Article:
By Besha Rodell
By Patrick Range McDonald
By Michael Goldstein
By Dennis Romero
By Sarah Fenske
By Matthew Mullins
By Patrick Range McDonald
By LA Weekly
The Final Bow
As chairman of the board of the Evidence Room since its inception 11 years ago, I am as dismayed as anyone on the planet with the circumstances surrounding leaving our home on Beverly Boulevard. Steven Leigh Morris’ review/scold of the Evidence Room’s production of The Cherry Orchard [“Wishing Well,” June 9–15] is an annoyance on top of an aggravation.
The company had begun a formal process of restructuring, under the supervision of an outside consultant. Ms. Adams had no patience for the plan and decided not to give the company a long enough lease to enact it. To characterize Mr. DeLorenzo as being “turned out” is incendiary. Ms. Adams had a vision of how she wanted things to go, and threw the company out. Her building; her prerogative.
In her review of An Inconvenient Truth[“The Tip of the Melting Iceberg,” May 26–June 1], Judith Lewis comments, “Halfway through . . . you may find yourself screaming for solutions the film never adequately provides.” This is true, and means that the film has achieved its goal of jolting your brain into desire-for-solutions mode. But to imply that the burdens of both raising awareness and providing solutions to the global-warming problem lie with this film is simply unfair. Al Gore is no scientist; he is a politician and, as such, is a professional communicator. His mission is one of raising awareness. He (wisely) leaves any science up to the scientists, among whom there is as yet no consensus “solution.” In doing so, Mr. Gore gets his important message across and retains his credibility while avoiding being perceived as a paternalistic charlatan hack by scientists and thinkers, and as a crazy rambling liberal by the blue states.
I think there may be at least one valid reason to reject carbon dioxide greenhousing as the only cause of global warming. I think what may be another cause, and perhaps even a stronger one, is that the earth’s rotation and orbit are both slowing down.
The carbon dioxide greenhouse effect plus the slowing would yield warmer days, but not warmer nights, and warmer summers, but not warmer winters.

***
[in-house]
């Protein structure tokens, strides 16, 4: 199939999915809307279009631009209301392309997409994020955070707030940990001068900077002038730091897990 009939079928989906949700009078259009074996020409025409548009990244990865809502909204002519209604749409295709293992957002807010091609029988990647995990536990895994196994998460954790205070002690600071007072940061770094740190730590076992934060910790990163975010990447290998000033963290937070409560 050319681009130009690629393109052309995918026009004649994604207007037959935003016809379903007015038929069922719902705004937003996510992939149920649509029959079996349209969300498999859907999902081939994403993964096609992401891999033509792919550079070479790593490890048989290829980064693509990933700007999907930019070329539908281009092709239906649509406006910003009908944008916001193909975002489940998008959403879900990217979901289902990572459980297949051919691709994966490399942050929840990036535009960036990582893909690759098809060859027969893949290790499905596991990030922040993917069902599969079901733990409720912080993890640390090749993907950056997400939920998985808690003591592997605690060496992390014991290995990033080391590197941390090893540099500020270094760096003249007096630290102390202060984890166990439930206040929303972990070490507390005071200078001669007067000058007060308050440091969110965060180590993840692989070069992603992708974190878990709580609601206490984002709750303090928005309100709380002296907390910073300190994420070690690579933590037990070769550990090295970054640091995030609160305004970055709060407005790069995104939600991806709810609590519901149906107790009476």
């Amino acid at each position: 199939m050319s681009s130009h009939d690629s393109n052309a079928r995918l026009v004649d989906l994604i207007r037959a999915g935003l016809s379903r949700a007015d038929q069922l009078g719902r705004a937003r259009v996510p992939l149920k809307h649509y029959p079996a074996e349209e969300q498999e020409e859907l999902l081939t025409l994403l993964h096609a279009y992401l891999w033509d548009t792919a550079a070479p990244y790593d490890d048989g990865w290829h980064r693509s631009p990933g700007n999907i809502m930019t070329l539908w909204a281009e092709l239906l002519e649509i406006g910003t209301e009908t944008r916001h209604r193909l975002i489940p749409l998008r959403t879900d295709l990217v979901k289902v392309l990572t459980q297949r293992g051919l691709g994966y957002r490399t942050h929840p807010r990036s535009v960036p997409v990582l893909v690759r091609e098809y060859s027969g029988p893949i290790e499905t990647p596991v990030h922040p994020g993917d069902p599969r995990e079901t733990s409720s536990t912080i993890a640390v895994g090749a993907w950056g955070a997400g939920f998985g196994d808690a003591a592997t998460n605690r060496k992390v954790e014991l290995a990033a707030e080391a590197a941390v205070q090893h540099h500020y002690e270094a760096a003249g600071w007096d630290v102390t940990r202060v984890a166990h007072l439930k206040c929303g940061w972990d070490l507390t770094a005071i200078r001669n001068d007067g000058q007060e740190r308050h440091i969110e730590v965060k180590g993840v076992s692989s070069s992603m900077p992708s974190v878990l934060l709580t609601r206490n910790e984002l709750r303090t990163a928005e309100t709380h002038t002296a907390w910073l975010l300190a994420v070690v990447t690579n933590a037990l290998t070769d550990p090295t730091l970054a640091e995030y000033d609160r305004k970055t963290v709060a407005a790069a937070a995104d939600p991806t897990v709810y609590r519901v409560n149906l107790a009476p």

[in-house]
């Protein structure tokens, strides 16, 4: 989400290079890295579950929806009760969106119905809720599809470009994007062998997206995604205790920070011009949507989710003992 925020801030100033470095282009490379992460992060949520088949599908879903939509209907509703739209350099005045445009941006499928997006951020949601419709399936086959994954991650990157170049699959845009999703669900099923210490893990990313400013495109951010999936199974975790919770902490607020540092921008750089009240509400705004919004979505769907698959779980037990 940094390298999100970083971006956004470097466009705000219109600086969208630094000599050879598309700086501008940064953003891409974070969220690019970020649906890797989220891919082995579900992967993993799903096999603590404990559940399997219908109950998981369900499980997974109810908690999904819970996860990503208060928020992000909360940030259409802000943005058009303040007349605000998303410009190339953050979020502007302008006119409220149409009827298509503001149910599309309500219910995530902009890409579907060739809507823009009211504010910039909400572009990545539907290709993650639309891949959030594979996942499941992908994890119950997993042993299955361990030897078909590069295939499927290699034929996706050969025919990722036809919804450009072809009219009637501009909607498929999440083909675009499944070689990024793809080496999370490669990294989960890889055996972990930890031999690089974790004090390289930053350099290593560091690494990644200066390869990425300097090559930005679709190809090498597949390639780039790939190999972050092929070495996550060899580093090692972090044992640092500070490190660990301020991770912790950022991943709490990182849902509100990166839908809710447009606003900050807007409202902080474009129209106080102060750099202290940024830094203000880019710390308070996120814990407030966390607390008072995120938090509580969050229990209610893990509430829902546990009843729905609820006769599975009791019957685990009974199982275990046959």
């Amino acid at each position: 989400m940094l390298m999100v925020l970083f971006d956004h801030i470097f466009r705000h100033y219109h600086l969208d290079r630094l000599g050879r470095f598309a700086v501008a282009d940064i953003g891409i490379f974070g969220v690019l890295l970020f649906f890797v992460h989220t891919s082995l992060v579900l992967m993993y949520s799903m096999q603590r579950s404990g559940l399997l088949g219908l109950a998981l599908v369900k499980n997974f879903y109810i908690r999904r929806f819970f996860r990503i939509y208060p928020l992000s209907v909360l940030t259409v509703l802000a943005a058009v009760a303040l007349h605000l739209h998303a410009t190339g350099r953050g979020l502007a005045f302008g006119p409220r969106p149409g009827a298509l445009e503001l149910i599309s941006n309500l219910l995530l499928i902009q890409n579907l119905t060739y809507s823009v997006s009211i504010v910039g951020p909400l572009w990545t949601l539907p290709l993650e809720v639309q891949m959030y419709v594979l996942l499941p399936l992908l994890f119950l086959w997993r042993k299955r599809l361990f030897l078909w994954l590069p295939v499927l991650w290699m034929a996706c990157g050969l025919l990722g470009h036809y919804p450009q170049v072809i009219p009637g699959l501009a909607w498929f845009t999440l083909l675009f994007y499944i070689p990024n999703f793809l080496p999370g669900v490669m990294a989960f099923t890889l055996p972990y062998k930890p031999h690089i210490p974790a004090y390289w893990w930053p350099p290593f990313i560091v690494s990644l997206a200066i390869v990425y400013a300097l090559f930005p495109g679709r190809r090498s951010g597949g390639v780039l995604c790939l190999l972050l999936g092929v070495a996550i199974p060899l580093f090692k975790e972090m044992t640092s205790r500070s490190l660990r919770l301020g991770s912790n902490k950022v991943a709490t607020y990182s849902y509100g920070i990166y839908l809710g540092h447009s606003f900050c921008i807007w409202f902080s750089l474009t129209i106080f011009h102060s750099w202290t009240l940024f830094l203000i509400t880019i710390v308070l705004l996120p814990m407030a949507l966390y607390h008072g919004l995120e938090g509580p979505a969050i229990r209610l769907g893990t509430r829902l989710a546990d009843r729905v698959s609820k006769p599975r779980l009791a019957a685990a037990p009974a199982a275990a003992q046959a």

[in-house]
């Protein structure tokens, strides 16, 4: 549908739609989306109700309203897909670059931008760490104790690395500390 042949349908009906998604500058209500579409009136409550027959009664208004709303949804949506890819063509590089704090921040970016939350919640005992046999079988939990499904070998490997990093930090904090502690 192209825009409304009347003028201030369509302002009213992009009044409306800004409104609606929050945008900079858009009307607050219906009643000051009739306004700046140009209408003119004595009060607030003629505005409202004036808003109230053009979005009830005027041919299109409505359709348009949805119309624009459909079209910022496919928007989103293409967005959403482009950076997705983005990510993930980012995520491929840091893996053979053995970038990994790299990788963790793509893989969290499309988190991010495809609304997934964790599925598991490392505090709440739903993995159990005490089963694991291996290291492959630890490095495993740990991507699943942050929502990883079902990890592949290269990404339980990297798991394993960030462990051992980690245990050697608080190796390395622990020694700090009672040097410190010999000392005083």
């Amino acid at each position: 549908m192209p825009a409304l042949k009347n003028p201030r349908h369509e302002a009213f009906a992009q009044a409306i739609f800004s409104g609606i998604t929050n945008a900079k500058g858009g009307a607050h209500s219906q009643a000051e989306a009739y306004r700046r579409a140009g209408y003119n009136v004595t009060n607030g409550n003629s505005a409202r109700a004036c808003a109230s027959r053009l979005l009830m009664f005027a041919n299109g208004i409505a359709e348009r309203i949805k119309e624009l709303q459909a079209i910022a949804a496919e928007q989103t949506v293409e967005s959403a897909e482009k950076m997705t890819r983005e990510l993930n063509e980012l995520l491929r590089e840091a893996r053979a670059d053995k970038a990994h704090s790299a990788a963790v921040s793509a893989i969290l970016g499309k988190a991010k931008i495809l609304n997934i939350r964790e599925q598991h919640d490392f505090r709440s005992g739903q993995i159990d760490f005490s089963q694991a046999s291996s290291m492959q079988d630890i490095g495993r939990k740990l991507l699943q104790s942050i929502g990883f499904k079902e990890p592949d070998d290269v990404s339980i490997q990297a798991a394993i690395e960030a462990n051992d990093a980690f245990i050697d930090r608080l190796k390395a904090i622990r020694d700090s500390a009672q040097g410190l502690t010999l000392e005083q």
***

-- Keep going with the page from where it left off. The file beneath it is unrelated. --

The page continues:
If this slowing down actually is going on, how come the people whose job it is to monitor these motions aren’t telling us? Well, it might be that the observed changes have been so small as to not yet be considered statistically valid. But another reason could be that the social/psychological implications are pretty grim. Cutting back on carbon dioxide emissions is child’s play compared to the mega-engineering it would take to deal with the days, and the seasons, getting longer and longer.
Fact is, maybe we’re already living with some of the negative consequences. Imagine if suddenly (rather than gradually) the day-night cycle became 25 hours long rather than 24. Think you could handle 17 hours, rather than 16, of daily wake time as a permanent thing?
This past Monday, a boy was murdered on the campus of Venice High School [“Can’t We All Calm Down?” June 9–15]. He was the victim of criminal gangsterism, the sort of gang mentality our public schools unwittingly foster and nourish. I wish I could say that the fatal shooting of this innocent boy comes as a surprise. Unfortunately, it does not. If intelligent decisions and prudent actions had been made years ago, Venice would have been a safe school today.
Two years ago, I was a teaching assistant at Venice High School. I saw many things that I wish I never had to witness. One incident involved a gangster entering the campus, freely walking through the halls armed with a pistol, intent on killing a student. If it were not for sheer luck, and a malfunctioning gun, the staff at Venice would have met the same catastrophe they did a few days ago.
Venice is not unlike many urban schools throughout California. It is a powder keg of highly combustible violence waiting for the fire of a capricious match.
For years, a cancerous criminal infection has been devouring our public schools; however, it is not too late to administer a cure. By undertaking new policies and procedures, and employing responsible and innovative administrators, we can restore our public schools, such as Venice High School, to their former pillars of education. We can and we should make our schools safe for our children.
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